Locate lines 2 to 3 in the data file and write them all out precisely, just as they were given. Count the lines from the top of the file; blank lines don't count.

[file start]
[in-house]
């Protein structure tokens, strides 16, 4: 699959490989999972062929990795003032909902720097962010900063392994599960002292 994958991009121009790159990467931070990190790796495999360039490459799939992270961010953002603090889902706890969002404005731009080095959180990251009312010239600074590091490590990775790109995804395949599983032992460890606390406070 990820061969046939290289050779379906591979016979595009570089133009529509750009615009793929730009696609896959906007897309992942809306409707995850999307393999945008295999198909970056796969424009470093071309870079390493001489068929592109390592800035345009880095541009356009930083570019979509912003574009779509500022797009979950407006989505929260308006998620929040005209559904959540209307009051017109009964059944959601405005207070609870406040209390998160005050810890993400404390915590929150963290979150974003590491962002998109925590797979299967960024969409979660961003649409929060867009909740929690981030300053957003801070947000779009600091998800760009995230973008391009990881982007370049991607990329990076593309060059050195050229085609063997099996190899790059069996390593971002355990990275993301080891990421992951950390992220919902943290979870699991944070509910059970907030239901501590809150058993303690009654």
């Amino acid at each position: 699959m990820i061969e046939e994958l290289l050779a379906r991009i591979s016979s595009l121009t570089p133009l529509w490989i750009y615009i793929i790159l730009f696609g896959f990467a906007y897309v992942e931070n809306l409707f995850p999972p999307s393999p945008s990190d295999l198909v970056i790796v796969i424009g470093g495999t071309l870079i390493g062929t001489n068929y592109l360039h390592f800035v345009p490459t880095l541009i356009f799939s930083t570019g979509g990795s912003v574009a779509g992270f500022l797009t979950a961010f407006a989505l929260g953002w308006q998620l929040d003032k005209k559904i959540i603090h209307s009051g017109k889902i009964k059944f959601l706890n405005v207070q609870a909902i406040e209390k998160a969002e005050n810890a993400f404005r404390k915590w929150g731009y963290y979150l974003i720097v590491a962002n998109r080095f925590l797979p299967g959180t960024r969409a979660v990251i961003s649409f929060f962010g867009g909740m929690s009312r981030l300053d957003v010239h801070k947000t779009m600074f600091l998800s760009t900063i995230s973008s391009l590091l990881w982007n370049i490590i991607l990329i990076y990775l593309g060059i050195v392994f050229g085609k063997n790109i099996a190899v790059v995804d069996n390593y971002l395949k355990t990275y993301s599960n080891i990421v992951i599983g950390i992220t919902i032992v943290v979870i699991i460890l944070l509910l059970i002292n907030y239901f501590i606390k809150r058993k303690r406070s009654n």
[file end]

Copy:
């Protein structure tokens, strides 16, 4: 699959490989999972062929990795003032909902720097962010900063392994599960002292 994958991009121009790159990467931070990190790796495999360039490459799939992270961010953002603090889902706890969002404005731009080095959180990251009312010239600074590091490590990775790109995804395949599983032992460890606390406070 990820061969046939290289050779379906591979016979595009570089133009529509750009615009793929730009696609896959906007897309992942809306409707995850999307393999945008295999198909970056796969424009470093071309870079390493001489068929592109390592800035345009880095541009356009930083570019979509912003574009779509500022797009979950407006989505929260308006998620929040005209559904959540209307009051017109009964059944959601405005207070609870406040209390998160005050810890993400404390915590929150963290979150974003590491962002998109925590797979299967960024969409979660961003649409929060867009909740929690981030300053957003801070947000779009600091998800760009995230973008391009990881982007370049991607990329990076593309060059050195050229085609063997099996190899790059069996390593971002355990990275993301080891990421992951950390992220919902943290979870699991944070509910059970907030239901501590809150058993303690009654």
């Amino acid at each position: 699959m990820i061969e046939e994958l290289l050779a379906r991009i591979s016979s595009l121009t570089p133009l529509w490989i750009y615009i793929i790159l730009f696609g896959f990467a906007y897309v992942e931070n809306l409707f995850p999972p999307s393999p945008s990190d295999l198909v970056i790796v796969i424009g470093g495999t071309l870079i390493g062929t001489n068929y592109l360039h390592f800035v345009p490459t880095l541009i356009f799939s930083t570019g979509g990795s912003v574009a779509g992270f500022l797009t979950a961010f407006a989505l929260g953002w308006q998620l929040d003032k005209k559904i959540i603090h209307s009051g017109k889902i009964k059944f959601l706890n405005v207070q609870a909902i406040e209390k998160a969002e005050n810890a993400f404005r404390k915590w929150g731009y963290y979150l974003i720097v590491a962002n998109r080095f925590l797979p299967g959180t960024r969409a979660v990251i961003s649409f929060f962010g867009g909740m929690s009312r981030l300053d957003v010239h801070k947000t779009m600074f600091l998800s760009t900063i995230s973008s391009l590091l990881w982007n370049i490590i991607l990329i990076y990775l593309g060059i050195v392994f050229g085609k063997n790109i099996a190899v790059v995804d069996n390593y971002l395949k355990t990275y993301s599960n080891i990421v992951i599983g950390i992220t919902i032992v943290v979870i699991i460890l944070l509910l059970i002292n907030y239901f501590i606390k809150r058993k303690r406070s009654n």